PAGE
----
To float the room on a budget, I bought Home Depot's heavy duty garage door rubber weather stripping. These rubber strips were tacked onto the bottom and top of the 2x6 plates, as well as anywhere the frame attached to the house. Because each nail and screw provides a sound transmission path, the frame was only attached to the main cross member beam in as few places as possible.
And because the door frame needs to be rock solid, my dad recommended that we install concrete anchors in the floor to secure the frame. Anything less and the doors would work themselves loose during repeated use.
Thank goodness my dad was there! Building non-parallel walls is harder than it sounds, especially with all the precise cuts necessary to keep the lumber fitting together! In the end, the only parallel surfaces were the ceiling and the floor. We worked around potential evil reflections by counter-balancing with plush carpet and acoustic ceiling tiles.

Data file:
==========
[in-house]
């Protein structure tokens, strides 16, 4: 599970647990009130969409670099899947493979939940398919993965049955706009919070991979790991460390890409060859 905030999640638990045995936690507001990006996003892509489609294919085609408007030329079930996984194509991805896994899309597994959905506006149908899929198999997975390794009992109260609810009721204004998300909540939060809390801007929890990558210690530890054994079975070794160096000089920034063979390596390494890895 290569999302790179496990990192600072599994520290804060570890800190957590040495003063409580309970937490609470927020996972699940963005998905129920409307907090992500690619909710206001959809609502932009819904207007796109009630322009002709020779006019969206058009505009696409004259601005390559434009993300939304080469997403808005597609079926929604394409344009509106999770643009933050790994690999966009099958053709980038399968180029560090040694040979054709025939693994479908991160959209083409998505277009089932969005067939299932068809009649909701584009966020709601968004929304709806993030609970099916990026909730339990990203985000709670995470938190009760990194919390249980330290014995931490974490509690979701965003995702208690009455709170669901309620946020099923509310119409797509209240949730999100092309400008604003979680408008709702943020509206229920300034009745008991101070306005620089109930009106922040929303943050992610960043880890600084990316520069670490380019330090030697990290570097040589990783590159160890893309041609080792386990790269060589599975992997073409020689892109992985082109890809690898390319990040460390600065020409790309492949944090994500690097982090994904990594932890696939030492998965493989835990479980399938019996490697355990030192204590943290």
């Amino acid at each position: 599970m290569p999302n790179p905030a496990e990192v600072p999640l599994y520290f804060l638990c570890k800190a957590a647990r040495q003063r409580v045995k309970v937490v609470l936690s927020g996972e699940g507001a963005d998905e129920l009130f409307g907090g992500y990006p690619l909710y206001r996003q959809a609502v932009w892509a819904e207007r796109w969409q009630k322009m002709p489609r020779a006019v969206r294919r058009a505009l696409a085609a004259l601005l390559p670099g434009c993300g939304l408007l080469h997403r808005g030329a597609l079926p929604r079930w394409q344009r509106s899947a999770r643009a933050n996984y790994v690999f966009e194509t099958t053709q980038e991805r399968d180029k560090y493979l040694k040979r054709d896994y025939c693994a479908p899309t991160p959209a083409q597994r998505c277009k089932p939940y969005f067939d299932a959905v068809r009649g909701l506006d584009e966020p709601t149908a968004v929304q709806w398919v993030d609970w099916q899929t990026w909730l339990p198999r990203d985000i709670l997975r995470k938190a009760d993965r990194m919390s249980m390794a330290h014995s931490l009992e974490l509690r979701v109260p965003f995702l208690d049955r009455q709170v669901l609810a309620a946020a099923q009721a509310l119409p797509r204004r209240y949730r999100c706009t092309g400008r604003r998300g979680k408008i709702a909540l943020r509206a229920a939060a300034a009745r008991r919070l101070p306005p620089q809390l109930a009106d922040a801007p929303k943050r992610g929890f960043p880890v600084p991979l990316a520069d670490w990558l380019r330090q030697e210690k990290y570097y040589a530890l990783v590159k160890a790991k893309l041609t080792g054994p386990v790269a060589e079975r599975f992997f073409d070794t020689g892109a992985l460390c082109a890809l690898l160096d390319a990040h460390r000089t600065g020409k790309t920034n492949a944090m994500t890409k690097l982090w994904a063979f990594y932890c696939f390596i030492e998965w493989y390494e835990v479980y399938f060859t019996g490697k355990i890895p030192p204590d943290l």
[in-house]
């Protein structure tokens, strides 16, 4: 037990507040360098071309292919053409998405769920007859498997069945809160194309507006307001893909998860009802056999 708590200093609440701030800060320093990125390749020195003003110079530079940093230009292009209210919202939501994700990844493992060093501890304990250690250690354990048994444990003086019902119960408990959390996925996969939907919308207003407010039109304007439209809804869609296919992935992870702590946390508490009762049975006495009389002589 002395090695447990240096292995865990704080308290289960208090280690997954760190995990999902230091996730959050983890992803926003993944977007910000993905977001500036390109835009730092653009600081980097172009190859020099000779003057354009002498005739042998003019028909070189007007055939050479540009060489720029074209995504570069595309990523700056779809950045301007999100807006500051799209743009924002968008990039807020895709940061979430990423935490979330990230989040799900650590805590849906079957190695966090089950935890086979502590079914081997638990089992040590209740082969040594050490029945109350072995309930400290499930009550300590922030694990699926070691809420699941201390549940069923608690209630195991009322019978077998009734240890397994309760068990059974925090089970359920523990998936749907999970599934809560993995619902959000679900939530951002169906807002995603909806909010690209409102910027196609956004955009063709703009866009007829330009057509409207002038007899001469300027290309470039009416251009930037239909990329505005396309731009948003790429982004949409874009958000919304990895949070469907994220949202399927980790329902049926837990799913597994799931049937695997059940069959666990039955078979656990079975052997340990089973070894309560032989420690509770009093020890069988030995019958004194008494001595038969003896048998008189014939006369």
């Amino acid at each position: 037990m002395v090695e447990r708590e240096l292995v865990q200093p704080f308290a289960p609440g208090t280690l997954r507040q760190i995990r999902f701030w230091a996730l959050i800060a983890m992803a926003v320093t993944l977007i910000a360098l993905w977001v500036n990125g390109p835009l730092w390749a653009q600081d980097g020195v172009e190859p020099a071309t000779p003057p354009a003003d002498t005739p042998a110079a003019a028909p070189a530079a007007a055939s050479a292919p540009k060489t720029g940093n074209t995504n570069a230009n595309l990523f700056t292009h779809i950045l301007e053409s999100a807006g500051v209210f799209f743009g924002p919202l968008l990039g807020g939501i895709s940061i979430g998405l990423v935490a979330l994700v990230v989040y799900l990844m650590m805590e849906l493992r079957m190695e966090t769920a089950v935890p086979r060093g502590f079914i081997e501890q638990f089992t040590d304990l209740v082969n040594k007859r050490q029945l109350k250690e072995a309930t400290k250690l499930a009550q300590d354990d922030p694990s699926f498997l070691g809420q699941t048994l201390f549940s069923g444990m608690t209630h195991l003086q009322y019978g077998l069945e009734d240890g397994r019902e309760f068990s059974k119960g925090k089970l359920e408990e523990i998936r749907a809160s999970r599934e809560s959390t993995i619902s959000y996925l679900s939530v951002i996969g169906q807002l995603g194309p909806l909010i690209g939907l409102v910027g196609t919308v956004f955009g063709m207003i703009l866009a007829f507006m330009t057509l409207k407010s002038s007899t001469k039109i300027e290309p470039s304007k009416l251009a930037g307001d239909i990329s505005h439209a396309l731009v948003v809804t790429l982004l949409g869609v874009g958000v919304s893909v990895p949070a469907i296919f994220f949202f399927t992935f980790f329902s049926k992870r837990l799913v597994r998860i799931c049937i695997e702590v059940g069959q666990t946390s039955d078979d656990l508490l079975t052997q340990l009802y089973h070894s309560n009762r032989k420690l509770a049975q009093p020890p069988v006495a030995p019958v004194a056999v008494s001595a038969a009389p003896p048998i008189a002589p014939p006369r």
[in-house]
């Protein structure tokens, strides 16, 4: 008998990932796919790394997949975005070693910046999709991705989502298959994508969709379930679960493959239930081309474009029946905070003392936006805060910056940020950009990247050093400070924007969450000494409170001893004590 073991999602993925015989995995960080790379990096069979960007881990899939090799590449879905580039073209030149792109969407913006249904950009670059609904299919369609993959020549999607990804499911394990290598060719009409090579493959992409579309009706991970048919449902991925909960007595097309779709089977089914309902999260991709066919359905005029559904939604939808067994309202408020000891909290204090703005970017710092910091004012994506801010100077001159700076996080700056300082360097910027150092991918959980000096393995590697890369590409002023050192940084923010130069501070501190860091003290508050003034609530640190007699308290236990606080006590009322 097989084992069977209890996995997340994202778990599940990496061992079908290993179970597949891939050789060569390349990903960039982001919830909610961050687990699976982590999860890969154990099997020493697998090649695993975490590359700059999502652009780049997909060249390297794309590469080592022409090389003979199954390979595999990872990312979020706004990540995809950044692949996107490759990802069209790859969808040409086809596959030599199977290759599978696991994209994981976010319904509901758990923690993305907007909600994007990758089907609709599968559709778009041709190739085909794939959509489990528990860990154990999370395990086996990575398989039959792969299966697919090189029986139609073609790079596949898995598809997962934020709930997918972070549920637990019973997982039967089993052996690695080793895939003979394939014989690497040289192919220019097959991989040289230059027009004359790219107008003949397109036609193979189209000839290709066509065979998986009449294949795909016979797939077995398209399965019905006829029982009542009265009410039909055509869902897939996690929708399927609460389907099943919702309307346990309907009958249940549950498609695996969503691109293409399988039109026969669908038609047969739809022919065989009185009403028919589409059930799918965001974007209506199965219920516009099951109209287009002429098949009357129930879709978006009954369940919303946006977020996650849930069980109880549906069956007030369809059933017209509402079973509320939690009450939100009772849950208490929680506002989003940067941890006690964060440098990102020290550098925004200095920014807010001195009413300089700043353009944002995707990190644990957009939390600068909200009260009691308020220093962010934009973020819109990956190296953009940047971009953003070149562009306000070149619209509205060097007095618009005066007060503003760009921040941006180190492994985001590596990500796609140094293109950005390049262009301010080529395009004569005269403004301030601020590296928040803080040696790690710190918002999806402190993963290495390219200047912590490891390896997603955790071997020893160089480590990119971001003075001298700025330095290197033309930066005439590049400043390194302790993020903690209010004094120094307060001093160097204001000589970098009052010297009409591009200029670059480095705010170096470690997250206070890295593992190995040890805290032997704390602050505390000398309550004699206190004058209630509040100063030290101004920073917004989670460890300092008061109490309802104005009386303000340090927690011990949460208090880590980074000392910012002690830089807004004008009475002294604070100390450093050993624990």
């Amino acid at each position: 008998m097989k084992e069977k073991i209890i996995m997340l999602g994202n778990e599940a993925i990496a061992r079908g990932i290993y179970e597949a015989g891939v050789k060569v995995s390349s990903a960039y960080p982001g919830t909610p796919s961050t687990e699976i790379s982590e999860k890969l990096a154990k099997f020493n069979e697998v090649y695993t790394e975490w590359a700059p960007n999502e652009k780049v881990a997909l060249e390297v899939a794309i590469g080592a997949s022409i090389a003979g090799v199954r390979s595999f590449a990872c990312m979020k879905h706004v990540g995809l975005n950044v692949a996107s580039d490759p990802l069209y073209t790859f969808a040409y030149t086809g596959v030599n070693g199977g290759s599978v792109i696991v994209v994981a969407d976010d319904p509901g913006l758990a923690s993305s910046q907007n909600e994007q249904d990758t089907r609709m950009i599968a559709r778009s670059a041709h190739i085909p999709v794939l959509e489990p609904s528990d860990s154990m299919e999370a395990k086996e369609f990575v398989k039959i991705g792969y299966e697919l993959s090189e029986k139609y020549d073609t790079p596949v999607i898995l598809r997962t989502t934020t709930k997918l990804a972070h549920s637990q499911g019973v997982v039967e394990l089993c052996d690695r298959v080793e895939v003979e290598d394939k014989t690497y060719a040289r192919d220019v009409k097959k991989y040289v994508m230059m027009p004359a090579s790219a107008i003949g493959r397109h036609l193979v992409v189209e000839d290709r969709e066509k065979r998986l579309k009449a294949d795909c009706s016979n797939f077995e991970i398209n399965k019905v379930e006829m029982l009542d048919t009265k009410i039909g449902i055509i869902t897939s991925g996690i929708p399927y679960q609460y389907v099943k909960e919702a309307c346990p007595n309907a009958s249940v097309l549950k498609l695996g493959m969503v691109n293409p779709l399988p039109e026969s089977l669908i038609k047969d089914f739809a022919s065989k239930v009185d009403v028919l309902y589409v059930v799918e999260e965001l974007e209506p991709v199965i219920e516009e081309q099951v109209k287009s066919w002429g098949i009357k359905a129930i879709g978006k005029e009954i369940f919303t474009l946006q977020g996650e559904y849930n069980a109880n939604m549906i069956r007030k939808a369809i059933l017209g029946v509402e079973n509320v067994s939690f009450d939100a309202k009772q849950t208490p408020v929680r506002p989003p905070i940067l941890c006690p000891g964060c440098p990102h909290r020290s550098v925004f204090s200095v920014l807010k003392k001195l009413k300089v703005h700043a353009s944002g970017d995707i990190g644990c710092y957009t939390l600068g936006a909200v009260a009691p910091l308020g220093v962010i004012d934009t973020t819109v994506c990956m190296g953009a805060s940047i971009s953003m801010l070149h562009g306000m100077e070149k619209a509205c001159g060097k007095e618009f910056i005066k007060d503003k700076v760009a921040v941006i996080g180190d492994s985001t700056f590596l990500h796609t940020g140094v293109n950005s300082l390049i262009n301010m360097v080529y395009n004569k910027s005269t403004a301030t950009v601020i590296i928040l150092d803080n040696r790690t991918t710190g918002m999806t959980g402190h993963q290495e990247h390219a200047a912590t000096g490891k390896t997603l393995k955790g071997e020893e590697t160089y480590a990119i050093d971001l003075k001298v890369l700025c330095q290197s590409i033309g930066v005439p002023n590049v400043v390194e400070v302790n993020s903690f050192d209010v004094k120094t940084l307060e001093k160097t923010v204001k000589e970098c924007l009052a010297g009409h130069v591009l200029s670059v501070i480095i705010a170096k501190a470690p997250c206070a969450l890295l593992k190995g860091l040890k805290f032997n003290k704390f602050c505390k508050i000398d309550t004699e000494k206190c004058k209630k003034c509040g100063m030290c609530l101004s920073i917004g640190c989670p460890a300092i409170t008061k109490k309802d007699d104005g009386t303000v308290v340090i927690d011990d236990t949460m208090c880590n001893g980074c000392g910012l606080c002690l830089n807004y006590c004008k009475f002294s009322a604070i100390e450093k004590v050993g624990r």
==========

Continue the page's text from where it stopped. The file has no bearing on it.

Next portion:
Doug and his father bringing the design into reality
Obviously it's nice to have LOTS of power points in a studio, so we ran a lot of outlets. We were mindful not to have boxes anywhere close to each other on opposite walls, as that would make an easy path for sound.
(When you build your own studio, remember to calculate how much wall material you'll be hanging so you get the box to protrude out the right amount!)
Next, we installed R-13 insulation. This was our air gap. We found some special sound limiting fiber board at Home Depot called "Sound Stop." It's brown and about a half-inch think. My dad calls it "elephant hair." We nailed a sheet of this to each side of the wall, then a big sheet of 5/8 inch sheetrock on each side. That's one beefy wall!!
Still doing everything we could to reduce sound leakage, we tried to keep the joins from being in the same place on the two materials, and not lined up on opposite walls.